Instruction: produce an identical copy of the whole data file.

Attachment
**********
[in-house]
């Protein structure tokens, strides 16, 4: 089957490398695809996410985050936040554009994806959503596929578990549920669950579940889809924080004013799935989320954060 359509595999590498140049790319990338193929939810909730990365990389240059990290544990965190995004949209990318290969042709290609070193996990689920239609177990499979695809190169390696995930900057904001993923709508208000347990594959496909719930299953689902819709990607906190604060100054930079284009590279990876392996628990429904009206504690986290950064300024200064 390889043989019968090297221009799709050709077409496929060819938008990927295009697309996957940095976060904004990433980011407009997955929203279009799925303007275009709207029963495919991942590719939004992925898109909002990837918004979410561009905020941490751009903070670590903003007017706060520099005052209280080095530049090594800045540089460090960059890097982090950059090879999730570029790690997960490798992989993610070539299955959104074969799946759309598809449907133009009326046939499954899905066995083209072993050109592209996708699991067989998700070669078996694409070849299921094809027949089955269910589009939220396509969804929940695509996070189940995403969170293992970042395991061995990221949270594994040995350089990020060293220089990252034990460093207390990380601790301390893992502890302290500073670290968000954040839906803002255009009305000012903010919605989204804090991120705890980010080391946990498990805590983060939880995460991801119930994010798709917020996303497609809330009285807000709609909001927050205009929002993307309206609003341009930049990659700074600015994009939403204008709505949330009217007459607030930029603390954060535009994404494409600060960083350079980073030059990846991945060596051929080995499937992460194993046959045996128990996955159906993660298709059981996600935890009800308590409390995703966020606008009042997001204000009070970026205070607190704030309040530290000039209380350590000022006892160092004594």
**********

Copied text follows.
[in-house]
């Protein structure tokens, strides 16, 4: 089957490398695809996410985050936040554009994806959503596929578990549920669950579940889809924080004013799935989320954060 359509595999590498140049790319990338193929939810909730990365990389240059990290544990965190995004949209990318290969042709290609070193996990689920239609177990499979695809190169390696995930900057904001993923709508208000347990594959496909719930299953689902819709990607906190604060100054930079284009590279990876392996628990429904009206504690986290950064300024200064 390889043989019968090297221009799709050709077409496929060819938008990927295009697309996957940095976060904004990433980011407009997955929203279009799925303007275009709207029963495919991942590719939004992925898109909002990837918004979410561009905020941490751009903070670590903003007017706060520099005052209280080095530049090594800045540089460090960059890097982090950059090879999730570029790690997960490798992989993610070539299955959104074969799946759309598809449907133009009326046939499954899905066995083209072993050109592209996708699991067989998700070669078996694409070849299921094809027949089955269910589009939220396509969804929940695509996070189940995403969170293992970042395991061995990221949270594994040995350089990020060293220089990252034990460093207390990380601790301390893992502890302290500073670290968000954040839906803002255009009305000012903010919605989204804090991120705890980010080391946990498990805590983060939880995460991801119930994010798709917020996303497609809330009285807000709609909001927050205009929002993307309206609003341009930049990659700074600015994009939403204008709505949330009217007459607030930029603390954060535009994404494409600060960083350079980073030059990846991945060596051929080995499937992460194993046959045996128990996955159906993660298709059981996600935890009800308590409390995703966020606008009042997001204000009070970026205070607190704030309040530290000039209380350590000022006892160092004594």